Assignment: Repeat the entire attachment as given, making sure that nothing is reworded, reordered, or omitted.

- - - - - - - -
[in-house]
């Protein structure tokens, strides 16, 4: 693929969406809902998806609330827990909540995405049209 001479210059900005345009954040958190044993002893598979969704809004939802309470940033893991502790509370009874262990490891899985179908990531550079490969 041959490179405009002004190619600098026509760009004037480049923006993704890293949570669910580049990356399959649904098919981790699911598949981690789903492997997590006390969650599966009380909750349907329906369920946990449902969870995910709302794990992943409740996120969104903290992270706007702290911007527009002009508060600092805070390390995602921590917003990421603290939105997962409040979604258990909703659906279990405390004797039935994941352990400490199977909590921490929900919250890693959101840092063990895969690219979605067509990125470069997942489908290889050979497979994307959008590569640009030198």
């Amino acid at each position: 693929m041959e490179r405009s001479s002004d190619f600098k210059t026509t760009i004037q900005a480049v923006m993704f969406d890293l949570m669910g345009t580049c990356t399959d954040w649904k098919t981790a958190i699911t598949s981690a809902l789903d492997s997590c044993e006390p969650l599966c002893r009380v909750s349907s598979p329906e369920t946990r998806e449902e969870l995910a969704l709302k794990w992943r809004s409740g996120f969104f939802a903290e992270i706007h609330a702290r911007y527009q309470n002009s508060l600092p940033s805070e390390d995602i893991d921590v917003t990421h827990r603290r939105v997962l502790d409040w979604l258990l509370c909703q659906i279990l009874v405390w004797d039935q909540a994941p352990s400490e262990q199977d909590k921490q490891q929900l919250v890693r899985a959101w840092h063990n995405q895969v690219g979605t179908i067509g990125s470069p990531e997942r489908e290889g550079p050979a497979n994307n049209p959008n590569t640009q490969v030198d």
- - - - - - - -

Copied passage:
[in-house]
């Protein structure tokens, strides 16, 4: 693929969406809902998806609330827990909540995405049209 001479210059900005345009954040958190044993002893598979969704809004939802309470940033893991502790509370009874262990490891899985179908990531550079490969 041959490179405009002004190619600098026509760009004037480049923006993704890293949570669910580049990356399959649904098919981790699911598949981690789903492997997590006390969650599966009380909750349907329906369920946990449902969870995910709302794990992943409740996120969104903290992270706007702290911007527009002009508060600092805070390390995602921590917003990421603290939105997962409040979604258990909703659906279990405390004797039935994941352990400490199977909590921490929900919250890693959101840092063990895969690219979605067509990125470069997942489908290889050979497979994307959008590569640009030198």
């Amino acid at each position: 693929m041959e490179r405009s001479s002004d190619f600098k210059t026509t760009i004037q900005a480049v923006m993704f969406d890293l949570m669910g345009t580049c990356t399959d954040w649904k098919t981790a958190i699911t598949s981690a809902l789903d492997s997590c044993e006390p969650l599966c002893r009380v909750s349907s598979p329906e369920t946990r998806e449902e969870l995910a969704l709302k794990w992943r809004s409740g996120f969104f939802a903290e992270i706007h609330a702290r911007y527009q309470n002009s508060l600092p940033s805070e390390d995602i893991d921590v917003t990421h827990r603290r939105v997962l502790d409040w979604l258990l509370c909703q659906i279990l009874v405390w004797d039935q909540a994941p352990s400490e262990q199977d909590k921490q490891q929900l919250v890693r899985a959101w840092h063990n995405q895969v690219g979605t179908i067509g990125s470069p990531e997942r489908e290889g550079p050979a497979n994307n049209p959008n590569t640009q490969v030198d």